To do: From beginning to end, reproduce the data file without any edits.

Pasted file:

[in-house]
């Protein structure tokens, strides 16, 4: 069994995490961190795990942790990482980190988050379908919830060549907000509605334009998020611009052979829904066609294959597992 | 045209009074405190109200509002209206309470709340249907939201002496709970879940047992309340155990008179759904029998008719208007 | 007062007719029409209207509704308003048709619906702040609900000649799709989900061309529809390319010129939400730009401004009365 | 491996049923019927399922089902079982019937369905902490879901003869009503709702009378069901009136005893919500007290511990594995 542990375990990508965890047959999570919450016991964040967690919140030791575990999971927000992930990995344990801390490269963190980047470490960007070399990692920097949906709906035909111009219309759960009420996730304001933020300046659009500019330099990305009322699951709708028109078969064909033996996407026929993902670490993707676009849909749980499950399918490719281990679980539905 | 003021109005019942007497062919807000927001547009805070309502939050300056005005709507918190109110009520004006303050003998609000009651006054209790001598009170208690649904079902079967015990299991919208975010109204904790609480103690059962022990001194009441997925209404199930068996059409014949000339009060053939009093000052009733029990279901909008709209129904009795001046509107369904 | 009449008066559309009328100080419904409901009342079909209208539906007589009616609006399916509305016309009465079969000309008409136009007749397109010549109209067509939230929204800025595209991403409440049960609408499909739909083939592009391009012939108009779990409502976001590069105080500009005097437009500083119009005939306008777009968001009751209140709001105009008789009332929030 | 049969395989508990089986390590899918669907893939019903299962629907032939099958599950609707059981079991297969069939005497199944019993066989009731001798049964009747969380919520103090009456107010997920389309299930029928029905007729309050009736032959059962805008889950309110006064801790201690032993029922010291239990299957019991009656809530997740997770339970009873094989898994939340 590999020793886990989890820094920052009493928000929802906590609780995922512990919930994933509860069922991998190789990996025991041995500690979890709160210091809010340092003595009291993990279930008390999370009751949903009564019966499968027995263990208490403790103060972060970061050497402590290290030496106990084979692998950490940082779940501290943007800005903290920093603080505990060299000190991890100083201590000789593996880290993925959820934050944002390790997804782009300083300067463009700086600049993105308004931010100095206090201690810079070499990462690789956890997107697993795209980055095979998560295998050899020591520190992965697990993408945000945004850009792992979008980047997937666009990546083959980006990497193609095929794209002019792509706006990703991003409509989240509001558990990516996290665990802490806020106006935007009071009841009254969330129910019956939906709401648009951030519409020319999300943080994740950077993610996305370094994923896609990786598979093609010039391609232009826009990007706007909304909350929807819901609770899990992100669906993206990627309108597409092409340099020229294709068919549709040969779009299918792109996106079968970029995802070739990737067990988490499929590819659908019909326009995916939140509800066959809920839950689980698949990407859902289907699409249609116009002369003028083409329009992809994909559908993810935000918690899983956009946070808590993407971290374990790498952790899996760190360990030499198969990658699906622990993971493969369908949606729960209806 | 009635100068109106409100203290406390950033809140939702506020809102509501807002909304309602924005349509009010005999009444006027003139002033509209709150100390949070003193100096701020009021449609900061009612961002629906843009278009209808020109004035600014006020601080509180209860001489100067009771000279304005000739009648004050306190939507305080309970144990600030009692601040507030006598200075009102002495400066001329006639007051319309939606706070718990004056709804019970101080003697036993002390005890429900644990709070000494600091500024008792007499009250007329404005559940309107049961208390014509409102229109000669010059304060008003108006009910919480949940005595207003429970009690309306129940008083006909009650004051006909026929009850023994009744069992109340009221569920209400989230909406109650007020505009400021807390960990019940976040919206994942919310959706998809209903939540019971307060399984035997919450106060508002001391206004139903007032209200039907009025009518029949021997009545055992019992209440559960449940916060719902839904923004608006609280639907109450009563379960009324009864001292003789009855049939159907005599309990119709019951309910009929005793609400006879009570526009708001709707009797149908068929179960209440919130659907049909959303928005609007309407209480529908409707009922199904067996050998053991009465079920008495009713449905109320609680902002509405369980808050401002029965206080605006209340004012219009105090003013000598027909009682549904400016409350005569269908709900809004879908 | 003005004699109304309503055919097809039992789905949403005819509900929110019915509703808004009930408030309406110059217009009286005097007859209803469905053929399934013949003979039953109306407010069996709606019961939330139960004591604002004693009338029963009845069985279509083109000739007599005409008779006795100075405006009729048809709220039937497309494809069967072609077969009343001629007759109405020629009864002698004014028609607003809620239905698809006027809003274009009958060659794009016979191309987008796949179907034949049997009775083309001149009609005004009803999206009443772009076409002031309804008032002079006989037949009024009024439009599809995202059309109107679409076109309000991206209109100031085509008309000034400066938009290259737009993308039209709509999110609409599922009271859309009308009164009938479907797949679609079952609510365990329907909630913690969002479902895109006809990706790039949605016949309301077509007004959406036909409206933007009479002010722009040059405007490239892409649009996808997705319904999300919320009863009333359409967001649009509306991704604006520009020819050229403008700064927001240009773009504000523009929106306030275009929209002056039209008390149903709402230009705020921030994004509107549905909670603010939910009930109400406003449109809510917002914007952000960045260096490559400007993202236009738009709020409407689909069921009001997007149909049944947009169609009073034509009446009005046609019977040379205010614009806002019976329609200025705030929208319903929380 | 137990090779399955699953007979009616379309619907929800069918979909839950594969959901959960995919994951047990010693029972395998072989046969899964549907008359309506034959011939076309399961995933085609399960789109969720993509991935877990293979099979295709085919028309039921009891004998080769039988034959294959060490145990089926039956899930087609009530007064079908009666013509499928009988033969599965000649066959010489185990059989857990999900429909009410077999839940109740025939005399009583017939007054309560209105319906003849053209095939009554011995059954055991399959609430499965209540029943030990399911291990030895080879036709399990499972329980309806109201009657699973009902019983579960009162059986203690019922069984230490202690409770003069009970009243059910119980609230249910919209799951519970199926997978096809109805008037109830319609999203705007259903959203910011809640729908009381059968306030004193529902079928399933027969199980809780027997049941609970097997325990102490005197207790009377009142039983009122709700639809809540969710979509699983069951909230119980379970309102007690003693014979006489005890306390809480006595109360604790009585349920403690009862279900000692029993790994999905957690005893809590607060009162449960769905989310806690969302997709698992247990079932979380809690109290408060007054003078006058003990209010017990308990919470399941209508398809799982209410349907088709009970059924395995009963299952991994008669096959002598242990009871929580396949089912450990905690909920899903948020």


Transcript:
[in-house]
């Protein structure tokens, strides 16, 4: 069994995490961190795990942790990482980190988050379908919830060549907000509605334009998020611009052979829904066609294959597992 | 045209009074405190109200509002209206309470709340249907939201002496709970879940047992309340155990008179759904029998008719208007 | 007062007719029409209207509704308003048709619906702040609900000649799709989900061309529809390319010129939400730009401004009365 | 491996049923019927399922089902079982019937369905902490879901003869009503709702009378069901009136005893919500007290511990594995 542990375990990508965890047959999570919450016991964040967690919140030791575990999971927000992930990995344990801390490269963190980047470490960007070399990692920097949906709906035909111009219309759960009420996730304001933020300046659009500019330099990305009322699951709708028109078969064909033996996407026929993902670490993707676009849909749980499950399918490719281990679980539905 | 003021109005019942007497062919807000927001547009805070309502939050300056005005709507918190109110009520004006303050003998609000009651006054209790001598009170208690649904079902079967015990299991919208975010109204904790609480103690059962022990001194009441997925209404199930068996059409014949000339009060053939009093000052009733029990279901909008709209129904009795001046509107369904 | 009449008066559309009328100080419904409901009342079909209208539906007589009616609006399916509305016309009465079969000309008409136009007749397109010549109209067509939230929204800025595209991403409440049960609408499909739909083939592009391009012939108009779990409502976001590069105080500009005097437009500083119009005939306008777009968001009751209140709001105009008789009332929030 | 049969395989508990089986390590899918669907893939019903299962629907032939099958599950609707059981079991297969069939005497199944019993066989009731001798049964009747969380919520103090009456107010997920389309299930029928029905007729309050009736032959059962805008889950309110006064801790201690032993029922010291239990299957019991009656809530997740997770339970009873094989898994939340 590999020793886990989890820094920052009493928000929802906590609780995922512990919930994933509860069922991998190789990996025991041995500690979890709160210091809010340092003595009291993990279930008390999370009751949903009564019966499968027995263990208490403790103060972060970061050497402590290290030496106990084979692998950490940082779940501290943007800005903290920093603080505990060299000190991890100083201590000789593996880290993925959820934050944002390790997804782009300083300067463009700086600049993105308004931010100095206090201690810079070499990462690789956890997107697993795209980055095979998560295998050899020591520190992965697990993408945000945004850009792992979008980047997937666009990546083959980006990497193609095929794209002019792509706006990703991003409509989240509001558990990516996290665990802490806020106006935007009071009841009254969330129910019956939906709401648009951030519409020319999300943080994740950077993610996305370094994923896609990786598979093609010039391609232009826009990007706007909304909350929807819901609770899990992100669906993206990627309108597409092409340099020229294709068919549709040969779009299918792109996106079968970029995802070739990737067990988490499929590819659908019909326009995916939140509800066959809920839950689980698949990407859902289907699409249609116009002369003028083409329009992809994909559908993810935000918690899983956009946070808590993407971290374990790498952790899996760190360990030499198969990658699906622990993971493969369908949606729960209806 | 009635100068109106409100203290406390950033809140939702506020809102509501807002909304309602924005349509009010005999009444006027003139002033509209709150100390949070003193100096701020009021449609900061009612961002629906843009278009209808020109004035600014006020601080509180209860001489100067009771000279304005000739009648004050306190939507305080309970144990600030009692601040507030006598200075009102002495400066001329006639007051319309939606706070718990004056709804019970101080003697036993002390005890429900644990709070000494600091500024008792007499009250007329404005559940309107049961208390014509409102229109000669010059304060008003108006009910919480949940005595207003429970009690309306129940008083006909009650004051006909026929009850023994009744069992109340009221569920209400989230909406109650007020505009400021807390960990019940976040919206994942919310959706998809209903939540019971307060399984035997919450106060508002001391206004139903007032209200039907009025009518029949021997009545055992019992209440559960449940916060719902839904923004608006609280639907109450009563379960009324009864001292003789009855049939159907005599309990119709019951309910009929005793609400006879009570526009708001709707009797149908068929179960209440919130659907049909959303928005609007309407209480529908409707009922199904067996050998053991009465079920008495009713449905109320609680902002509405369980808050401002029965206080605006209340004012219009105090003013000598027909009682549904400016409350005569269908709900809004879908 | 003005004699109304309503055919097809039992789905949403005819509900929110019915509703808004009930408030309406110059217009009286005097007859209803469905053929399934013949003979039953109306407010069996709606019961939330139960004591604002004693009338029963009845069985279509083109000739007599005409008779006795100075405006009729048809709220039937497309494809069967072609077969009343001629007759109405020629009864002698004014028609607003809620239905698809006027809003274009009958060659794009016979191309987008796949179907034949049997009775083309001149009609005004009803999206009443772009076409002031309804008032002079006989037949009024009024439009599809995202059309109107679409076109309000991206209109100031085509008309000034400066938009290259737009993308039209709509999110609409599922009271859309009308009164009938479907797949679609079952609510365990329907909630913690969002479902895109006809990706790039949605016949309301077509007004959406036909409206933007009479002010722009040059405007490239892409649009996808997705319904999300919320009863009333359409967001649009509306991704604006520009020819050229403008700064927001240009773009504000523009929106306030275009929209002056039209008390149903709402230009705020921030994004509107549905909670603010939910009930109400406003449109809510917002914007952000960045260096490559400007993202236009738009709020409407689909069921009001997007149909049944947009169609009073034509009446009005046609019977040379205010614009806002019976329609200025705030929208319903929380 | 137990090779399955699953007979009616379309619907929800069918979909839950594969959901959960995919994951047990010693029972395998072989046969899964549907008359309506034959011939076309399961995933085609399960789109969720993509991935877990293979099979295709085919028309039921009891004998080769039988034959294959060490145990089926039956899930087609009530007064079908009666013509499928009988033969599965000649066959010489185990059989857990999900429909009410077999839940109740025939005399009583017939007054309560209105319906003849053209095939009554011995059954055991399959609430499965209540029943030990399911291990030895080879036709399990499972329980309806109201009657699973009902019983579960009162059986203690019922069984230490202690409770003069009970009243059910119980609230249910919209799951519970199926997978096809109805008037109830319609999203705007259903959203910011809640729908009381059968306030004193529902079928399933027969199980809780027997049941609970097997325990102490005197207790009377009142039983009122709700639809809540969710979509699983069951909230119980379970309102007690003693014979006489005890306390809480006595109360604790009585349920403690009862279900000692029993790994999905957690005893809590607060009162449960769905989310806690969302997709698992247990079932979380809690109290408060007054003078006058003990209010017990308990919470399941209508398809799982209410349907088709009970059924395995009963299952991994008669096959002598242990009871929580396949089912450990905690909920899903948020």